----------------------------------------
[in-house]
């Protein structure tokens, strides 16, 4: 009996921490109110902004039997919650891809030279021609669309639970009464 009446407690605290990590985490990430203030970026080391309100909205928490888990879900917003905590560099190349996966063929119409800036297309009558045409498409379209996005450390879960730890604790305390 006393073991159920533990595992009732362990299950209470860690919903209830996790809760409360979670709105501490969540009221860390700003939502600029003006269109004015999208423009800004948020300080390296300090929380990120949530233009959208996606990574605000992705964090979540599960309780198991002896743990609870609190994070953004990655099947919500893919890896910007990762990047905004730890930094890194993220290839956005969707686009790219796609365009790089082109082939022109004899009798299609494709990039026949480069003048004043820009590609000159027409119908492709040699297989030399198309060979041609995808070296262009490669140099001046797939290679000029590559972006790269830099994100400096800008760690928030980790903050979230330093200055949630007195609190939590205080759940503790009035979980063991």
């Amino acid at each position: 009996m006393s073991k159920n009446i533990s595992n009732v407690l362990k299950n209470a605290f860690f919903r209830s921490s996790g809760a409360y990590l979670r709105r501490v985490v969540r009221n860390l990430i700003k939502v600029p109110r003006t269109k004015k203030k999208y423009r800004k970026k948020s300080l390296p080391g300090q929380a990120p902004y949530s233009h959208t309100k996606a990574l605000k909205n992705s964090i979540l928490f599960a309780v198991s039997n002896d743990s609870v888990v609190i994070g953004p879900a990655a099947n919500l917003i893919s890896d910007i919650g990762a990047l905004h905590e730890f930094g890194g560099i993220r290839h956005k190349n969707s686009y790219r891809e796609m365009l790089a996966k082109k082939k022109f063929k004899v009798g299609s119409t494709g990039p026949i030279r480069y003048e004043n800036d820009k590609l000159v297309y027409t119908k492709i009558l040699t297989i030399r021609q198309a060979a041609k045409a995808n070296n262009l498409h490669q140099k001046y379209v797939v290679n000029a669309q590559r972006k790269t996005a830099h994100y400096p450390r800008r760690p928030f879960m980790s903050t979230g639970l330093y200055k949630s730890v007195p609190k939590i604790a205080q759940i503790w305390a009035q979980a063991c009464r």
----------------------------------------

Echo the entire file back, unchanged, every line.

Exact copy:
[in-house]
């Protein structure tokens, strides 16, 4: 009996921490109110902004039997919650891809030279021609669309639970009464 009446407690605290990590985490990430203030970026080391309100909205928490888990879900917003905590560099190349996966063929119409800036297309009558045409498409379209996005450390879960730890604790305390 006393073991159920533990595992009732362990299950209470860690919903209830996790809760409360979670709105501490969540009221860390700003939502600029003006269109004015999208423009800004948020300080390296300090929380990120949530233009959208996606990574605000992705964090979540599960309780198991002896743990609870609190994070953004990655099947919500893919890896910007990762990047905004730890930094890194993220290839956005969707686009790219796609365009790089082109082939022109004899009798299609494709990039026949480069003048004043820009590609000159027409119908492709040699297989030399198309060979041609995808070296262009490669140099001046797939290679000029590559972006790269830099994100400096800008760690928030980790903050979230330093200055949630007195609190939590205080759940503790009035979980063991």
């Amino acid at each position: 009996m006393s073991k159920n009446i533990s595992n009732v407690l362990k299950n209470a605290f860690f919903r209830s921490s996790g809760a409360y990590l979670r709105r501490v985490v969540r009221n860390l990430i700003k939502v600029p109110r003006t269109k004015k203030k999208y423009r800004k970026k948020s300080l390296p080391g300090q929380a990120p902004y949530s233009h959208t309100k996606a990574l605000k909205n992705s964090i979540l928490f599960a309780v198991s039997n002896d743990s609870v888990v609190i994070g953004p879900a990655a099947n919500l917003i893919s890896d910007i919650g990762a990047l905004h905590e730890f930094g890194g560099i993220r290839h956005k190349n969707s686009y790219r891809e796609m365009l790089a996966k082109k082939k022109f063929k004899v009798g299609s119409t494709g990039p026949i030279r480069y003048e004043n800036d820009k590609l000159v297309y027409t119908k492709i009558l040699t297989i030399r021609q198309a060979a041609k045409a995808n070296n262009l498409h490669q140099k001046y379209v797939v290679n000029a669309q590559r972006k790269t996005a830099h994100y400096p450390r800008r760690p928030f879960m980790s903050t979230g639970l330093y200055k949630s730890v007195p609190k939590i604790a205080q759940i503790w305390a009035q979980a063991c009464r």